It has been reported that humoral mediators contribute to major adverse clinical events through different mechanisms.49 The renin-angiotensin system, via angiotensin II, may affect erythropoiesis by regulating erythropoietin levels and through direct stimulation of erythroid progenitor cells.48 Furthermore, adrenergic activation may elicit a bone marrow response and increase erythropoietin levels independently of hemoglobin levels in patients with STEMI.47 Increased RDW has been reported to be associated with early signs of subclinical atherosclerosis such as elevated intima-media thickness and incidence of carotid plaque.50 In our study, hypertension was observed more in the high RPR group, which supports the positive relation of increased RDW with severity of inflammation and oxidative stress. However, total and LDL cholesterol were lower in the high RPR group, similar to the results of Uyarel et al.’s study.36

Platelets play an important role in the pathogenesis of ACS. A decreased platelet count was found to be associated with increased infarct size and extent, mean platelet volume and platelet aggregation in MI in previous studies.22–24 Fagher et al. demonstrated that mean platelet count was significantly lower in patients with MI as compared to healthy controls and patients with peripheral arterial disease. The changes in platelet count during MI seemed to parallel the changes in platelet function.22 Also, Pizzulli et al. demonstrated that platelet count was lower in patients with unstable angina pectoris compared to stable CAD after coronary angiography. In this study, patients with unstable angina requiring immediate PCI had an even lower platelet count and higher mean platelet volume than the rest of the population with unstable angina.24 In our study, the high RPR group had significantly lower platelet count compared to the low RPR group. This may be associated with or preceded by a systemic increase in platelet destruction rate in MI that is not completely compensated for by an increase in platelet production rate. Moreover, platelet consumption at the site of the culprit lesion may contribute to thrombus formation in MI and thus to a further increase in platelet destruction. The combination of increased RDW and decreased platelet count, as seen in the high RPR group, predicted in-hospital and long-term prognosis of STEMI treated by primary PCI in our study. Similarly to our study results, platelet count was found to be lower in high burden thrombus formation than in low burden thrombus formation in STEMI patients undergoing primary PCI in a study by Yusuf et al.51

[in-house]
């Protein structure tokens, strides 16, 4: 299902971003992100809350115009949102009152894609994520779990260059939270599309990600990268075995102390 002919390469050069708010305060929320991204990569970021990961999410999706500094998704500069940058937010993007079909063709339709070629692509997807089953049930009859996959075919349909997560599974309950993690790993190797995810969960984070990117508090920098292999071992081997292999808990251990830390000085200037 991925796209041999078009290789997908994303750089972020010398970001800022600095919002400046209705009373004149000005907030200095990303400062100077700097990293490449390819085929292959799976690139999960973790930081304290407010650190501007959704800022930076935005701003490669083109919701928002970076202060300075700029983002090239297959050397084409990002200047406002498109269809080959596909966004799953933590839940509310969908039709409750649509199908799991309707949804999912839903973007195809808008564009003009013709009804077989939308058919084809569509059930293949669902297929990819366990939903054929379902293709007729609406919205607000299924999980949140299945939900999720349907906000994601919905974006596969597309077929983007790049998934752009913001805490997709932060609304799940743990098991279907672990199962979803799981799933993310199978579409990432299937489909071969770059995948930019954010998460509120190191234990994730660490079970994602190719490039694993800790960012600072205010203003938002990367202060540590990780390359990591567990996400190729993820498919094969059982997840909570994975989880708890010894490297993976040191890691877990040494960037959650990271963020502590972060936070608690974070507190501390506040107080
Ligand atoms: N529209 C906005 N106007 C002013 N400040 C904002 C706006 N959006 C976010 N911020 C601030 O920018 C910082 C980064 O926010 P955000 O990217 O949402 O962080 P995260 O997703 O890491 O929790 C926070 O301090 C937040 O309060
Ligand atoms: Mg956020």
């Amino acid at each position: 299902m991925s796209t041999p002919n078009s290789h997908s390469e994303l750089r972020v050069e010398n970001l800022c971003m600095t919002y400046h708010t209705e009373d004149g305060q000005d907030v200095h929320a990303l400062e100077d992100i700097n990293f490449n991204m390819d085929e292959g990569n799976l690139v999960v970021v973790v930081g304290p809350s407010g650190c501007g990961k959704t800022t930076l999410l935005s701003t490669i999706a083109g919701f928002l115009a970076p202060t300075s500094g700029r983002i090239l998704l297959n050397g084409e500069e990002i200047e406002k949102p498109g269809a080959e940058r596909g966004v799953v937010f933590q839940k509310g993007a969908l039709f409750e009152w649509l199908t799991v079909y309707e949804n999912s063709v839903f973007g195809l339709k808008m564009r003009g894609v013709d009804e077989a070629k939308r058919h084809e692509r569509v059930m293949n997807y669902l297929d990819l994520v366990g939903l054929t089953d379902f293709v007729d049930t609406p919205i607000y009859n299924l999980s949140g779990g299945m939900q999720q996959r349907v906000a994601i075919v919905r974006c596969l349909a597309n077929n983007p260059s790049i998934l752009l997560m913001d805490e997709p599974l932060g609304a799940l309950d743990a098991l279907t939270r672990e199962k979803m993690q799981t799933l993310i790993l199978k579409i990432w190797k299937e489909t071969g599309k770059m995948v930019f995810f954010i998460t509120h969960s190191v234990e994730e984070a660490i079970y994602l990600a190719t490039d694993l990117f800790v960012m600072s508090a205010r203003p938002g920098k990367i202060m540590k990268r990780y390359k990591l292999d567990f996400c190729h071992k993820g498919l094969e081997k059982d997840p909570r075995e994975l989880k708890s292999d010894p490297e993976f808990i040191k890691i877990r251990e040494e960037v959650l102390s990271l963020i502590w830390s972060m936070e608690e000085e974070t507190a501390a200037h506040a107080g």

There are conflicting results in the literature in terms of the relation between admission platelet count and cardiovascular mortality and MACE in ACS. Mueller et al. reported an association between low platelet count and cardiovascular mortality in NSTEMI. However, Azab et al. did not demonstrate an independent relation between platelet count and cardiovascular mortality.14,25 In our study, in agreement with previous publications, there was no relation between admission platelet count and in-hospital and long-term prognosis in STEMI patients undergoing primary PCI. RPR was found to be a more powerful predictor of in-hospital and long-term prognosis in STEMI than RDW or platelet count alone. Moreover, RPR was shown to be a significant independent predictor of one-year cardiovascular mortality after adjustment for other risk parameters.